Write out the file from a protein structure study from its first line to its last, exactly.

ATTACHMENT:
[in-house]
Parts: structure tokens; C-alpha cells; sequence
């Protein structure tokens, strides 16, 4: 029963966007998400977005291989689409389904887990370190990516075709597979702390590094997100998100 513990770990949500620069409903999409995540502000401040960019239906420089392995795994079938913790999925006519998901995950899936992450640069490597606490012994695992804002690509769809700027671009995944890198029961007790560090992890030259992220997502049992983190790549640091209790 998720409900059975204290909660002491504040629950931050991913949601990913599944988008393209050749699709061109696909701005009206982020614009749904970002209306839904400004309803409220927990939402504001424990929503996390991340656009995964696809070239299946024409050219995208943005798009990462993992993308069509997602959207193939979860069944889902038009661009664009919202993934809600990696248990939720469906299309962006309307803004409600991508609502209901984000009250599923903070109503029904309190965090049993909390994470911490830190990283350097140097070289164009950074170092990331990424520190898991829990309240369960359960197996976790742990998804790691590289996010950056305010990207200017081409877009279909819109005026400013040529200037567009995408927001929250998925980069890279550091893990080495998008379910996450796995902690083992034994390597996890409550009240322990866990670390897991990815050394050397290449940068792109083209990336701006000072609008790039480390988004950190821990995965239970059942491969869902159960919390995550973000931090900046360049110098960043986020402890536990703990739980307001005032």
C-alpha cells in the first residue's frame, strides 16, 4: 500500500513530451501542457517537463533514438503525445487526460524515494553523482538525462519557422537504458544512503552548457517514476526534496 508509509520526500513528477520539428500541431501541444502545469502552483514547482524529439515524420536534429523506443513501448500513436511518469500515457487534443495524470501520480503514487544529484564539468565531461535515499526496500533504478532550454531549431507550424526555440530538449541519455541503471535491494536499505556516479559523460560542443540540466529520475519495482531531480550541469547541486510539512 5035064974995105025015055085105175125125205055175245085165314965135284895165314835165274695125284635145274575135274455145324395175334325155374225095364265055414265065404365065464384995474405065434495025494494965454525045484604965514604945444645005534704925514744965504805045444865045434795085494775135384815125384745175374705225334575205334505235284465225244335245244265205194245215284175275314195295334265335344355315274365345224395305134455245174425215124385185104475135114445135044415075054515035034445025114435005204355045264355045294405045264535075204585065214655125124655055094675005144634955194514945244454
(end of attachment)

[in-house]
Parts: structure tokens; C-alpha cells; sequence
């Protein structure tokens, strides 16, 4: 029963966007998400977005291989689409389904887990370190990516075709597979702390590094997100998100 513990770990949500620069409903999409995540502000401040960019239906420089392995795994079938913790999925006519998901995950899936992450640069490597606490012994695992804002690509769809700027671009995944890198029961007790560090992890030259992220997502049992983190790549640091209790 998720409900059975204290909660002491504040629950931050991913949601990913599944988008393209050749699709061109696909701005009206982020614009749904970002209306839904400004309803409220927990939402504001424990929503996390991340656009995964696809070239299946024409050219995208943005798009990462993992993308069509997602959207193939979860069944889902038009661009664009919202993934809600990696248990939720469906299309962006309307803004409600991508609502209901984000009250599923903070109503029904309190965090049993909390994470911490830190990283350097140097070289164009950074170092990331990424520190898991829990309240369960359960197996976790742990998804790691590289996010950056305010990207200017081409877009279909819109005026400013040529200037567009995408927001929250998925980069890279550091893990080495998008379910996450796995902690083992034994390597996890409550009240322990866990670390897991990815050394050397290449940068792109083209990336701006000072609008790039480390988004950190821990995965239970059942491969869902159960919390995550973000931090900046360049110098960043986020402890536990703990739980307001005032």
C-alpha cells in the first residue's frame, strides 16, 4: 500500500513530451501542457517537463533514438503525445487526460524515494553523482538525462519557422537504458544512503552548457517514476526534496 508509509520526500513528477520539428500541431501541444502545469502552483514547482524529439515524420536534429523506443513501448500513436511518469500515457487534443495524470501520480503514487544529484564539468565531461535515499526496500533504478532550454531549431507550424526555440530538449541519455541503471535491494536499505556516479559523460560542443540540466529520475519495482531531480550541469547541486510539512 5035064974995105025015055085105175125125205055175245085165314965135284895165314835165274695125284635145274575135274455145324395175334325155374225095364265055414265065404365065464384995474405065434495025494494965454525045484604965514604945444645005534704925514744965504805045444865045434795085494775135384815125384745175374705225334575205334505235284465225244335245244265205194245215284175275314195295334265335344355315274365345224395305134455245174425215124385185104475135114445135044415075054515035034445025114435005204355045264355045294405045264535075204585065214655125124655055094675005144634955194514945244454